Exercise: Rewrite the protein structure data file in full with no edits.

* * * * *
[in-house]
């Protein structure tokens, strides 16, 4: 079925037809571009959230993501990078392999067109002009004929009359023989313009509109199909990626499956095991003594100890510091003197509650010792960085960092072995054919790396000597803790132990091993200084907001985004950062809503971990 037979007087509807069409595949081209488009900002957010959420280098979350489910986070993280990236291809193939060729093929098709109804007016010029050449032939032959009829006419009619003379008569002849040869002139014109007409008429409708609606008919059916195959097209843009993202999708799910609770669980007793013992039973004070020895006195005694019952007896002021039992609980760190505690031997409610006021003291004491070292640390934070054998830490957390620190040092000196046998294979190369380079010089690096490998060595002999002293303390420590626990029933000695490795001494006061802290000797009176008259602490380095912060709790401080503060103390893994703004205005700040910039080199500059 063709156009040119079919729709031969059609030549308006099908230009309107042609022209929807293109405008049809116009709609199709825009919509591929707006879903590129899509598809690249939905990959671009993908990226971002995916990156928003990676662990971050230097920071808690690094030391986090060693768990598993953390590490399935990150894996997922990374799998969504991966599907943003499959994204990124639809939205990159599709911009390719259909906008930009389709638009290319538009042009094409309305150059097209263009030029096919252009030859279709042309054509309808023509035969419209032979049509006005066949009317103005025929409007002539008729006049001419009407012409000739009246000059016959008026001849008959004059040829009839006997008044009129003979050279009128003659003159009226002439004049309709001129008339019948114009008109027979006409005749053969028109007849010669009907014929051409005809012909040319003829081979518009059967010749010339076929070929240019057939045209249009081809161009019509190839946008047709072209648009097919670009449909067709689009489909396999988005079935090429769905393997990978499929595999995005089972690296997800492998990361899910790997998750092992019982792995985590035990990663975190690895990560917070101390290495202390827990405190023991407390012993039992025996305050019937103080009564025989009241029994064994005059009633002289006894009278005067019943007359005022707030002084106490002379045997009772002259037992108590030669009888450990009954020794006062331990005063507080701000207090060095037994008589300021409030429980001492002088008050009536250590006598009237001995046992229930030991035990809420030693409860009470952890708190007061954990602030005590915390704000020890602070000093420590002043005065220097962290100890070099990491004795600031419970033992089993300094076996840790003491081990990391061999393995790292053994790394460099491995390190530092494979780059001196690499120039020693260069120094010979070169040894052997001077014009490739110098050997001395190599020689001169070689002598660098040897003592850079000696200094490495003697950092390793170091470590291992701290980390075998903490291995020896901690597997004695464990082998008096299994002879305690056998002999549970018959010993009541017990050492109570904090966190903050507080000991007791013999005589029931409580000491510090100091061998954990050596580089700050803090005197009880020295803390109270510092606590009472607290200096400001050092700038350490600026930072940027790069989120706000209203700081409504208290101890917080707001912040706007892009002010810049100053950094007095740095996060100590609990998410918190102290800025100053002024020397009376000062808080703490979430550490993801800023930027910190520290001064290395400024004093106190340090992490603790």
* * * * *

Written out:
[in-house]
């Protein structure tokens, strides 16, 4: 079925037809571009959230993501990078392999067109002009004929009359023989313009509109199909990626499956095991003594100890510091003197509650010792960085960092072995054919790396000597803790132990091993200084907001985004950062809503971990 037979007087509807069409595949081209488009900002957010959420280098979350489910986070993280990236291809193939060729093929098709109804007016010029050449032939032959009829006419009619003379008569002849040869002139014109007409008429409708609606008919059916195959097209843009993202999708799910609770669980007793013992039973004070020895006195005694019952007896002021039992609980760190505690031997409610006021003291004491070292640390934070054998830490957390620190040092000196046998294979190369380079010089690096490998060595002999002293303390420590626990029933000695490795001494006061802290000797009176008259602490380095912060709790401080503060103390893994703004205005700040910039080199500059 063709156009040119079919729709031969059609030549308006099908230009309107042609022209929807293109405008049809116009709609199709825009919509591929707006879903590129899509598809690249939905990959671009993908990226971002995916990156928003990676662990971050230097920071808690690094030391986090060693768990598993953390590490399935990150894996997922990374799998969504991966599907943003499959994204990124639809939205990159599709911009390719259909906008930009389709638009290319538009042009094409309305150059097209263009030029096919252009030859279709042309054509309808023509035969419209032979049509006005066949009317103005025929409007002539008729006049001419009407012409000739009246000059016959008026001849008959004059040829009839006997008044009129003979050279009128003659003159009226002439004049309709001129008339019948114009008109027979006409005749053969028109007849010669009907014929051409005809012909040319003829081979518009059967010749010339076929070929240019057939045209249009081809161009019509190839946008047709072209648009097919670009449909067709689009489909396999988005079935090429769905393997990978499929595999995005089972690296997800492998990361899910790997998750092992019982792995985590035990990663975190690895990560917070101390290495202390827990405190023991407390012993039992025996305050019937103080009564025989009241029994064994005059009633002289006894009278005067019943007359005022707030002084106490002379045997009772002259037992108590030669009888450990009954020794006062331990005063507080701000207090060095037994008589300021409030429980001492002088008050009536250590006598009237001995046992229930030991035990809420030693409860009470952890708190007061954990602030005590915390704000020890602070000093420590002043005065220097962290100890070099990491004795600031419970033992089993300094076996840790003491081990990391061999393995790292053994790394460099491995390190530092494979780059001196690499120039020693260069120094010979070169040894052997001077014009490739110098050997001395190599020689001169070689002598660098040897003592850079000696200094490495003697950092390793170091470590291992701290980390075998903490291995020896901690597997004695464990082998008096299994002879305690056998002999549970018959010993009541017990050492109570904090966190903050507080000991007791013999005589029931409580000491510090100091061998954990050596580089700050803090005197009880020295803390109270510092606590009472607290200096400001050092700038350490600026930072940027790069989120706000209203700081409504208290101890917080707001912040706007892009002010810049100053950094007095740095996060100590609990998410918190102290800025100053002024020397009376000062808080703490979430550490993801800023930027910190520290001064290395400024004093106190340090992490603790």